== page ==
Open main menu


Alternative formsEdit


From the Middle English expression al be it (that), itself shortened from althagh it be that (although it be that), and thus composed from al (completely, entirely) + be (3rd person singular present subjunctive of been (to be)) + it.




  1. Although, despite (it) being.
    He has a very good idea, albeit a strange one.
    • c. 1596–1598, William Shakespeare, “The Merchant of Venice”, in Mr. William Shakespeares Comedies, Histories, & Tragedies: Published According to the True Originall Copies (First Folio), London: Printed by Isaac Iaggard, and Ed[ward] Blount, published 1623, OCLC 606515358, [Act II, scene vi], page 170:
      Ieſſ. Who are you? tell me for more certainty,
      Albeit Ile ſweare that I do know your tongue.
    • 2001, Eoin Colfer, Artemis Fowl, page 92:
      The stranger had crossed a sacred line. He had mentioned the men’s mothers. Nothing could get him out of a beating now, even the fact that he was obviously a simpleton. Albeit a simpleton with a good vocabulary.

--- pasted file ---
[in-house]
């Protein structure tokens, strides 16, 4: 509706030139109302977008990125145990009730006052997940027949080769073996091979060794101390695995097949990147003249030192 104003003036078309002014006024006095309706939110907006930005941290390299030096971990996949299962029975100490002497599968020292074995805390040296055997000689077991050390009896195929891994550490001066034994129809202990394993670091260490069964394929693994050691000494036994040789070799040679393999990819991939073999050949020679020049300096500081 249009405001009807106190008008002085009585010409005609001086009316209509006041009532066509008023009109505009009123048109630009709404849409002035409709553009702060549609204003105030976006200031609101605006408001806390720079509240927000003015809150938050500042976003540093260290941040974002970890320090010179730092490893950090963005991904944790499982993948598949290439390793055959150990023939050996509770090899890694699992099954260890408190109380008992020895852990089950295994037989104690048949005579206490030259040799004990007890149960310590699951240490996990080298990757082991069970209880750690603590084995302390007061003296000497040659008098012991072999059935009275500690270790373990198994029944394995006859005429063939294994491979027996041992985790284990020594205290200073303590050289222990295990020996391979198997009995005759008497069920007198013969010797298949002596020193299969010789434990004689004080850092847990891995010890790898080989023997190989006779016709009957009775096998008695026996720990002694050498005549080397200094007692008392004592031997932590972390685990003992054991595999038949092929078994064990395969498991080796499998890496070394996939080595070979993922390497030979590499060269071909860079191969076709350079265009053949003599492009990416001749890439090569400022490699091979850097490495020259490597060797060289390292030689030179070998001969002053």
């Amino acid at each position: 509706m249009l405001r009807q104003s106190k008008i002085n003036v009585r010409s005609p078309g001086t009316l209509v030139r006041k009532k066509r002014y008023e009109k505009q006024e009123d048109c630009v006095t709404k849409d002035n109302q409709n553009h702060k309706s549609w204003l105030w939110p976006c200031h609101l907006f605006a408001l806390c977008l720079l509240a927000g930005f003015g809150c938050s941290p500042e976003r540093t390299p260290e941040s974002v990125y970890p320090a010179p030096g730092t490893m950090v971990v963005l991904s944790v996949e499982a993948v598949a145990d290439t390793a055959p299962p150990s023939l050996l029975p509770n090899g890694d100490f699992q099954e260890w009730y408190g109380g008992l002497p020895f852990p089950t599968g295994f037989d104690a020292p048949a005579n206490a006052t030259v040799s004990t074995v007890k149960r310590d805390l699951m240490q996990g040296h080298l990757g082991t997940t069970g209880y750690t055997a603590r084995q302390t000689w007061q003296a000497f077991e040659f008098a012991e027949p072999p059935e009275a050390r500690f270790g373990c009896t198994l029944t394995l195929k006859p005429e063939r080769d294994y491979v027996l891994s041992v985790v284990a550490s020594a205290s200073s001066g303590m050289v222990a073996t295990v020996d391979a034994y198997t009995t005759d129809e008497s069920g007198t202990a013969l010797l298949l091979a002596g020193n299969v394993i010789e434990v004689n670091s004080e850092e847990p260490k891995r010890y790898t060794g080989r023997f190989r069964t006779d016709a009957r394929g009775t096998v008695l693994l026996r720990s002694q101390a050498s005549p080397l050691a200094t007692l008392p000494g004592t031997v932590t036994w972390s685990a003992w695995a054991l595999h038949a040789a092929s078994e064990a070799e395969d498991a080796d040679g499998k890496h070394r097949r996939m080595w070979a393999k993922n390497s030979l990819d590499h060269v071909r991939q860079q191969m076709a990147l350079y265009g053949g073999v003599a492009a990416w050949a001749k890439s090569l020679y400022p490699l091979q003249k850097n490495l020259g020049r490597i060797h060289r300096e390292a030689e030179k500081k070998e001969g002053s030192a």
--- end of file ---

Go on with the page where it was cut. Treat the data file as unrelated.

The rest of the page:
• 2007 June 17, Ellen Marrus, in the Houston Chronicle:
      There’s an easy, albeit expensive, way to fix the national crisis in forensic crime labs.
    • 2011 September 24, Ben Dirs, “Rugby World Cup 2011: England 67-3 Romania”, in BBC Sport[1]:
      Up front, skipper and open-side Lewis Moody looked almost back to full fitness, while England's set-piece was barely troubled, albeit against a Romania side showing 11 changes from that beaten by Argentina earlier in the week.

Usage notesEdit

  • The word albeit historically also introduced an independent clause as although does; however after the Early Modern English period, it ceased to do so, and today only introduces a noun phrase, adjectival phrase, adverbial phrase, or dependent clause.
  • Rarely, albethey is used when the meaning is “despite (the multiple things) being” rather than “despite (the single thing) being”; this is nonstandard, based on a flawed interpretation of albeit.

Related termsEdit